Tag Archives: loss

Lessons Learned: 2013 Edition


This year, I slow danced to the rhythm of two eulogies and shimmied into black lace dresses and bow-topped heels.

I passed easy on the Interstate and headed straight for arduous. I dipped my knees into rough carpet when being new felt like a curse.

It was hard. It was painful. It was unexpected almost every week.

Nobody sashayed up to me with a roadmap and said, “You are here. Where do you want to be?” I had to ask myself that question: Where did I want to be?

Happy. I wanted to be happy.

The weight of loss will drown you if you let it. Sorrow will envelop you. Wonder will destroy you.

He might’ve come storming into my kitchen with a shy apology and laugh thick with missing me, but he never did. She might have learned to smile under dull streetlamps but she hasn’t. They might’ve stopped pushing piles of guilt my way for moving too far from home but they haven’t.

I had to step outside and grab onto my own little slice of happiness. I had to build a life that felt good inside first, then outside.

I lost a lot. I don’t know if we think we’ll win just because we want it badly enough, but we don’t. We were set up to find the things we most fear losing, and then, eventually, setting them free.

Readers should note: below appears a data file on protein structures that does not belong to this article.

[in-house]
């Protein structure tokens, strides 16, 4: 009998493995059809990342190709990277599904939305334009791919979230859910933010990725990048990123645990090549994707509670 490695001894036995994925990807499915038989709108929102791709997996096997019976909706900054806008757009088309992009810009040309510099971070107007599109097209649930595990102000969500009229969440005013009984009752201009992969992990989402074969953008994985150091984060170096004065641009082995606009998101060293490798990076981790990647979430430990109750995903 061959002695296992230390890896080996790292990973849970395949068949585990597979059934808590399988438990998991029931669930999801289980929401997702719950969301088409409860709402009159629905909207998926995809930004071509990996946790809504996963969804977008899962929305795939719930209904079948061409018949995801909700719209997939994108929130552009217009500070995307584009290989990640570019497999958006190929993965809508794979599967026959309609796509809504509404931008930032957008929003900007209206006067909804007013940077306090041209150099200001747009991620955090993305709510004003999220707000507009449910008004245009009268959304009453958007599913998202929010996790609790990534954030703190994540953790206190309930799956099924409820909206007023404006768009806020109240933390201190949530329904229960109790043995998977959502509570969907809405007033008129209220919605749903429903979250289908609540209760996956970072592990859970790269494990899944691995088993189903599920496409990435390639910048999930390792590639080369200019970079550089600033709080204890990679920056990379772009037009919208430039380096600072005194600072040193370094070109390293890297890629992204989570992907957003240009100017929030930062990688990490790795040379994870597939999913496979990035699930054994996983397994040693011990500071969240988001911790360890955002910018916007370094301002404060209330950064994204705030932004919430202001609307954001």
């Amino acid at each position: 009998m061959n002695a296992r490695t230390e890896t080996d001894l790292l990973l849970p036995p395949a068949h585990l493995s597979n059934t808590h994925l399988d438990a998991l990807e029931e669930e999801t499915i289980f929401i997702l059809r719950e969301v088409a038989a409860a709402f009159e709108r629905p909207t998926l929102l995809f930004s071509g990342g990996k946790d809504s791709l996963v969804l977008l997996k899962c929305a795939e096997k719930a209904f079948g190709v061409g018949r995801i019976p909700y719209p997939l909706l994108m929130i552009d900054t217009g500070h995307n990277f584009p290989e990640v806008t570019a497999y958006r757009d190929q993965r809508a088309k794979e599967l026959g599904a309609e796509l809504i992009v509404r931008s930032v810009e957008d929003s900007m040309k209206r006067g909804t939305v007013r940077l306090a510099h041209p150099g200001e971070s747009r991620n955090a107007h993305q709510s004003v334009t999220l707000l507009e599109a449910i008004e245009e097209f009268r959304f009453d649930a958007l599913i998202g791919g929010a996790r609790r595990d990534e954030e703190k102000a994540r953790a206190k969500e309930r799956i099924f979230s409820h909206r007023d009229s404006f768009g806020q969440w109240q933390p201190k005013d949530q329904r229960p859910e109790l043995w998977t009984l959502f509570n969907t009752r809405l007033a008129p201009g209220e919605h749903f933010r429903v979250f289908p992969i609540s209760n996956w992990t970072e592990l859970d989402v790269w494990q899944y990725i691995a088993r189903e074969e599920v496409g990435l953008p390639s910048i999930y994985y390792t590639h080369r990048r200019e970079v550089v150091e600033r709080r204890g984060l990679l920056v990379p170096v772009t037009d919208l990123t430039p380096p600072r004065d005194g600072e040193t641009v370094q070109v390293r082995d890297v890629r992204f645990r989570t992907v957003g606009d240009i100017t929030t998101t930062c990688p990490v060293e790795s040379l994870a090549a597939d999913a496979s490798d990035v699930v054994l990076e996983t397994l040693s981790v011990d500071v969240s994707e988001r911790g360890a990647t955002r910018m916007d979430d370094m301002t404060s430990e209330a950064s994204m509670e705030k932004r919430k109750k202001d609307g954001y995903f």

Last October, I shared 32 lessons from 2012. And then, as so often happens, my life unraveled dramatically in November and December. I spent Thanksgiving giving thanks to timing. Because if you’re going to lose somebody you once loved like fresh cut grass and mint chocolate chip ice cream, it’s better you’re with family. It’s better to have a warm fleece blanket and pay-per-view and frozen yogurt with rainbow sprinkles.

It doesn’t hurt any less. But the loneliness is not just yours.

In these last months, I’ve learned so much. So in honor of last October’s tradition, here is the 2013 edition:

  1. Surprise yourself every day by taking well-deserved risks. The risk is in doing what frightens you. The reward is in realizing it wasn’t quite so deserving of your fear.
  2. If you want to make a change, make it. Don’t wait for someone else to take your hand and pull you forward. Do it today and commit to it wholly. I spent too many months wavering over major decisions that, once I jumped, didn’t feel so major.
  3. Justify your time only to yourself. If you have to tell your friends and family why you do what you do, either they don’t understand or you need to reevaluate your decisions.
  4. Hold close old friends. You will stretch your heart across this country like a canvas. And it won’t always feel good. But when you find your feet in front of familiar territory, remember how to say hello and embrace the people you’ve always loved. They’re waiting for your hand on their doorknob, even if they haven’t said so.